I visited the Eco Chic showcase at the Scandanavia House in Manhattan to get a sense of what's happening with sustainable fashion in Europe and beyond. There wasn't a ton of menswear, but there were some gems, and below I'll share the highlights. My favorite piece in the show was an organic, Japanese denim suit that had a hand-feel very similar to wool. It's nice to find non-wool suits, now that we know that wool production is one of largest sources of greenhouse gas emissions (for example, New Zealand's 40 million sheep constitute 90% of the country's greenhouse gas emissions). Julian Red, a sustainable Swedish clothing line, harnesses ecological textiles and fair labor, turning them into universally attractive garments. Over 60% of their entire collection is organic.

Bergman's has the claim of being the first commercially available organic cotton in the world, beginning in 1986. With partners as big as Levi's, their have their fingers in many pies. Bergman's also developed the criteria for organic certification of cotton and textiles, which have been adopted globally. On a neighboring dress form was Zion, a street fashion label using organic cotton, fair labor, and water-based dyes free of heavy-metals. They also support a tree-planting initiative in Tanzania to reduce carbon.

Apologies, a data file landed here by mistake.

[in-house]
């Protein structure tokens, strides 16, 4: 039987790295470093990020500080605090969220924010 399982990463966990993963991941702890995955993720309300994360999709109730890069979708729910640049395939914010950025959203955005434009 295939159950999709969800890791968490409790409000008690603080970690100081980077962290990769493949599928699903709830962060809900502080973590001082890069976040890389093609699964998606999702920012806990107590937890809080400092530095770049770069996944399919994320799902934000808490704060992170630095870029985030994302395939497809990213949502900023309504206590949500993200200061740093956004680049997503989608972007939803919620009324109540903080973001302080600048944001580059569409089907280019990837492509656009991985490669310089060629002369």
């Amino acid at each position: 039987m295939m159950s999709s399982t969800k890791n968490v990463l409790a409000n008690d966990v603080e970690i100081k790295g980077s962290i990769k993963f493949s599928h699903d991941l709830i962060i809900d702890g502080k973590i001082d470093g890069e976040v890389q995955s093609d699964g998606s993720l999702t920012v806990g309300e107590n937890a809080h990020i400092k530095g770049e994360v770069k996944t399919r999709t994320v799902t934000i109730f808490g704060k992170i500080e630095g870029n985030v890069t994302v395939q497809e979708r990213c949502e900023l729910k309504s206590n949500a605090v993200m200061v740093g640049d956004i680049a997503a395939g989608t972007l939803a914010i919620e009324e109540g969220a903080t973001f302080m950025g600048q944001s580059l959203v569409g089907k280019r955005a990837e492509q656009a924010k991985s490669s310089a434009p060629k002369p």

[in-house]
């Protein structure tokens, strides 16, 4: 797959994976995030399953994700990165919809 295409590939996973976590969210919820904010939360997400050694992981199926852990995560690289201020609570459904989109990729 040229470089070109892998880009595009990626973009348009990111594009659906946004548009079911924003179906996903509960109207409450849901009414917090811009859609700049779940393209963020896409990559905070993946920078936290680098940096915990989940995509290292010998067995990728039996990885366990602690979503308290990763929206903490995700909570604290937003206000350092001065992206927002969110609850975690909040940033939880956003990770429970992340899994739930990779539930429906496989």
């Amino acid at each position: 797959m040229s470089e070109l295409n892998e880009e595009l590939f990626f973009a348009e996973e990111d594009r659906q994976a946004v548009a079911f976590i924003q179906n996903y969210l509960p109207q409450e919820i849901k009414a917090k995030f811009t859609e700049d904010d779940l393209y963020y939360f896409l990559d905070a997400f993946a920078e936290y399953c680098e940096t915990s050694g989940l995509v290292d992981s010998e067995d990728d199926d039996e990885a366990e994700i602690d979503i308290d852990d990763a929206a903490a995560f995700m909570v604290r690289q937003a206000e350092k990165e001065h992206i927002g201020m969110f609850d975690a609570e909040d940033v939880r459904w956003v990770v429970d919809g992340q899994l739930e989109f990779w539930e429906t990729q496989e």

• I was One Lucky Duck when I tried all these scrumptious snacks from the company of the same name. It's hard for me not to nosh all day long while working or running errands. It's helpful to have snacks that aren't going to kill you (either by taste or lack or nutrition). My two favorites are the rich, dark chocolate macaroons and the cheese-y 'quackers'. They are sophisticated, indulgent, and healthfully vegan, raw and locally made in NYC, like all their treats. One Luck Duck is has two locations in New York: the Chelsea Market, and Gramercy, but their treats can be purchased from anywhere on their website: www.oneluckyduck.com